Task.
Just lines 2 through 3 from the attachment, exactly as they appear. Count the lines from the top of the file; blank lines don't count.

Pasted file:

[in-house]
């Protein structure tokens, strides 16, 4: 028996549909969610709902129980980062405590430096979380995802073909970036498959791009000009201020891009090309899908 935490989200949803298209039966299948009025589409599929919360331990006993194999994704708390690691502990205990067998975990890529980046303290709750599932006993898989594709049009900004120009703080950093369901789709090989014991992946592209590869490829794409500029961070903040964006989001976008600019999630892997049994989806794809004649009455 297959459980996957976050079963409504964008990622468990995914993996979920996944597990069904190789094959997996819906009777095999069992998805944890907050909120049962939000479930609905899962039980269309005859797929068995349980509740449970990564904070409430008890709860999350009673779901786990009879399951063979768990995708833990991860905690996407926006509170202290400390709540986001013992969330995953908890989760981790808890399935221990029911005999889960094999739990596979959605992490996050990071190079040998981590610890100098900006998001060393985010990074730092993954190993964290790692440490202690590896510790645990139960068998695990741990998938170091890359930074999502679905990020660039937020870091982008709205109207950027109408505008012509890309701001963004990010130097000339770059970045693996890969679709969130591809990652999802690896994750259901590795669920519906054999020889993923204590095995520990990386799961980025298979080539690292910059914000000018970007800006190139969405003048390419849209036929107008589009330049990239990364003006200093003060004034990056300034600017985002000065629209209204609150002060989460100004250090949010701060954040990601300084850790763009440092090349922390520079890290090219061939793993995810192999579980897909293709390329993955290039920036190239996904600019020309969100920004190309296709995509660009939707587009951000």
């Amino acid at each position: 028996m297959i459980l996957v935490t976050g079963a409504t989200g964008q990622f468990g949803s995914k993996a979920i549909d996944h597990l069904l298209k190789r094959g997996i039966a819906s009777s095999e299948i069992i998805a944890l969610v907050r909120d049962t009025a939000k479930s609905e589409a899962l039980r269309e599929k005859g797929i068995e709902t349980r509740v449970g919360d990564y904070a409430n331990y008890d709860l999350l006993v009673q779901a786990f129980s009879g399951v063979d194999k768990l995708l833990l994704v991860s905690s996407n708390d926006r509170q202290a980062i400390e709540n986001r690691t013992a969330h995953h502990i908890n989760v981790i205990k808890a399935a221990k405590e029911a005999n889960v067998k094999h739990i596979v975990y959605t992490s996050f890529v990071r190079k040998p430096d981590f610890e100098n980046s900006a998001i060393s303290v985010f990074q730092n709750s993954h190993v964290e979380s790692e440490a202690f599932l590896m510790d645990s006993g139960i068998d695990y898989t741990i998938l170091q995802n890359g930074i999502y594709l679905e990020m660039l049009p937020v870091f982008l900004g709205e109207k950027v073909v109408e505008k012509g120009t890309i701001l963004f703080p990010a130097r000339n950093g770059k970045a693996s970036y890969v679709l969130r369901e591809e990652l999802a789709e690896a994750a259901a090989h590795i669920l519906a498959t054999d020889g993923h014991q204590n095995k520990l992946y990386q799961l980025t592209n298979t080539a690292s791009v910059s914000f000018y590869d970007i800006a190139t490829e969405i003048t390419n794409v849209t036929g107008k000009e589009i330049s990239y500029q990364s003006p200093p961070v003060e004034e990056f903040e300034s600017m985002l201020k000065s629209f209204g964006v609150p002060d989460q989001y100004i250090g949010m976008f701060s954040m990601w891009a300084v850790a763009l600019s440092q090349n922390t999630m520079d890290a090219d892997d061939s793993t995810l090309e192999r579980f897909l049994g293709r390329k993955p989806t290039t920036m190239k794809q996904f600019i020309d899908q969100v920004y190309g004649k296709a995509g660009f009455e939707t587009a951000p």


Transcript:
């Protein structure tokens, strides 16, 4: 028996549909969610709902129980980062405590430096979380995802073909970036498959791009000009201020891009090309899908 935490989200949803298209039966299948009025589409599929919360331990006993194999994704708390690691502990205990067998975990890529980046303290709750599932006993898989594709049009900004120009703080950093369901789709090989014991992946592209590869490829794409500029961070903040964006989001976008600019999630892997049994989806794809004649009455 297959459980996957976050079963409504964008990622468990995914993996979920996944597990069904190789094959997996819906009777095999069992998805944890907050909120049962939000479930609905899962039980269309005859797929068995349980509740449970990564904070409430008890709860999350009673779901786990009879399951063979768990995708833990991860905690996407926006509170202290400390709540986001013992969330995953908890989760981790808890399935221990029911005999889960094999739990596979959605992490996050990071190079040998981590610890100098900006998001060393985010990074730092993954190993964290790692440490202690590896510790645990139960068998695990741990998938170091890359930074999502679905990020660039937020870091982008709205109207950027109408505008012509890309701001963004990010130097000339770059970045693996890969679709969130591809990652999802690896994750259901590795669920519906054999020889993923204590095995520990990386799961980025298979080539690292910059914000000018970007800006190139969405003048390419849209036929107008589009330049990239990364003006200093003060004034990056300034600017985002000065629209209204609150002060989460100004250090949010701060954040990601300084850790763009440092090349922390520079890290090219061939793993995810192999579980897909293709390329993955290039920036190239996904600019020309969100920004190309296709995509660009939707587009951000």
């Amino acid at each position: 028996m297959i459980l996957v935490t976050g079963a409504t989200g964008q990622f468990g949803s995914k993996a979920i549909d996944h597990l069904l298209k190789r094959g997996i039966a819906s009777s095999e299948i069992i998805a944890l969610v907050r909120d049962t009025a939000k479930s609905e589409a899962l039980r269309e599929k005859g797929i068995e709902t349980r509740v449970g919360d990564y904070a409430n331990y008890d709860l999350l006993v009673q779901a786990f129980s009879g399951v063979d194999k768990l995708l833990l994704v991860s905690s996407n708390d926006r509170q202290a980062i400390e709540n986001r690691t013992a969330h995953h502990i908890n989760v981790i205990k808890a399935a221990k405590e029911a005999n889960v067998k094999h739990i596979v975990y959605t992490s996050f890529v990071r190079k040998p430096d981590f610890e100098n980046s900006a998001i060393s303290v985010f990074q730092n709750s993954h190993v964290e979380s790692e440490a202690f599932l590896m510790d645990s006993g139960i068998d695990y898989t741990i998938l170091q995802n890359g930074i999502y594709l679905e990020m660039l049009p937020v870091f982008l900004g709205e109207k950027v073909v109408e505008k012509g120009t890309i701001l963004f703080p990010a130097r000339n950093g770059k970045a693996s970036y890969v679709l969130r369901e591809e990652l999802a789709e690896a994750a259901a090989h590795i669920l519906a498959t054999d020889g993923h014991q204590n095995k520990l992946y990386q799961l980025t592209n298979t080539a690292s791009v910059s914000f000018y590869d970007i800006a190139t490829e969405i003048t390419n794409v849209t036929g107008k000009e589009i330049s990239y500029q990364s003006p200093p961070v003060e004034e990056f903040e300034s600017m985002l201020k000065s629209f209204g964006v609150p002060d989460q989001y100004i250090g949010m976008f701060s954040m990601w891009a300084v850790a763009l600019s440092q090349n922390t999630m520079d890290a090219d892997d061939s793993t995810l090309e192999r579980f897909l049994g293709r390329k993955p989806t290039t920036m190239k794809q996904f600019i020309d899908q969100v920004y190309g004649k296709a995509g660009f009455e939707t587009a951000p």